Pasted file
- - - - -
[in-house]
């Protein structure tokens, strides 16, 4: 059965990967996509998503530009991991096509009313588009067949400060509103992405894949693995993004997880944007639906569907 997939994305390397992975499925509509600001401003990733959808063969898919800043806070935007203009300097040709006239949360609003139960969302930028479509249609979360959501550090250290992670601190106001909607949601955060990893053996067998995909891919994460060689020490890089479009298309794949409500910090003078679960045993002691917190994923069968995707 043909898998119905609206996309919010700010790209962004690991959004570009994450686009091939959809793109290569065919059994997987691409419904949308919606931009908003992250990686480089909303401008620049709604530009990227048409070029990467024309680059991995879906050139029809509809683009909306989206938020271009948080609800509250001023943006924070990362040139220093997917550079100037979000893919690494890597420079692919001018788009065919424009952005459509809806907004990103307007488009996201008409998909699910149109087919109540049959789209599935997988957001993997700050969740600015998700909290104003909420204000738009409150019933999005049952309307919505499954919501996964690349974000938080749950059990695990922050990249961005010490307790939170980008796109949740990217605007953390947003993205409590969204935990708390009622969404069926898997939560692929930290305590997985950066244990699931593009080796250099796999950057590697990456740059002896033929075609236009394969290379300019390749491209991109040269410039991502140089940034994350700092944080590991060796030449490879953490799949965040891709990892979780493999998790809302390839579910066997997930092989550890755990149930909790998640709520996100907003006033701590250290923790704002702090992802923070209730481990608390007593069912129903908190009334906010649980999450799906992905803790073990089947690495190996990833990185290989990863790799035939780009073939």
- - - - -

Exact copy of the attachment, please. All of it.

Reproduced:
[in-house]
């Protein structure tokens, strides 16, 4: 059965990967996509998503530009991991096509009313588009067949400060509103992405894949693995993004997880944007639906569907 997939994305390397992975499925509509600001401003990733959808063969898919800043806070935007203009300097040709006239949360609003139960969302930028479509249609979360959501550090250290992670601190106001909607949601955060990893053996067998995909891919994460060689020490890089479009298309794949409500910090003078679960045993002691917190994923069968995707 043909898998119905609206996309919010700010790209962004690991959004570009994450686009091939959809793109290569065919059994997987691409419904949308919606931009908003992250990686480089909303401008620049709604530009990227048409070029990467024309680059991995879906050139029809509809683009909306989206938020271009948080609800509250001023943006924070990362040139220093997917550079100037979000893919690494890597420079692919001018788009065919424009952005459509809806907004990103307007488009996201008409998909699910149109087919109540049959789209599935997988957001993997700050969740600015998700909290104003909420204000738009409150019933999005049952309307919505499954919501996964690349974000938080749950059990695990922050990249961005010490307790939170980008796109949740990217605007953390947003993205409590969204935990708390009622969404069926898997939560692929930290305590997985950066244990699931593009080796250099796999950057590697990456740059002896033929075609236009394969290379300019390749491209991109040269410039991502140089940034994350700092944080590991060796030449490879953490799949965040891709990892979780493999998790809302390839579910066997997930092989550890755990149930909790998640709520996100907003006033701590250290923790704002702090992802923070209730481990608390007593069912129903908190009334906010649980999450799906992905803790073990089947690495190996990833990185290989990863790799035939780009073939």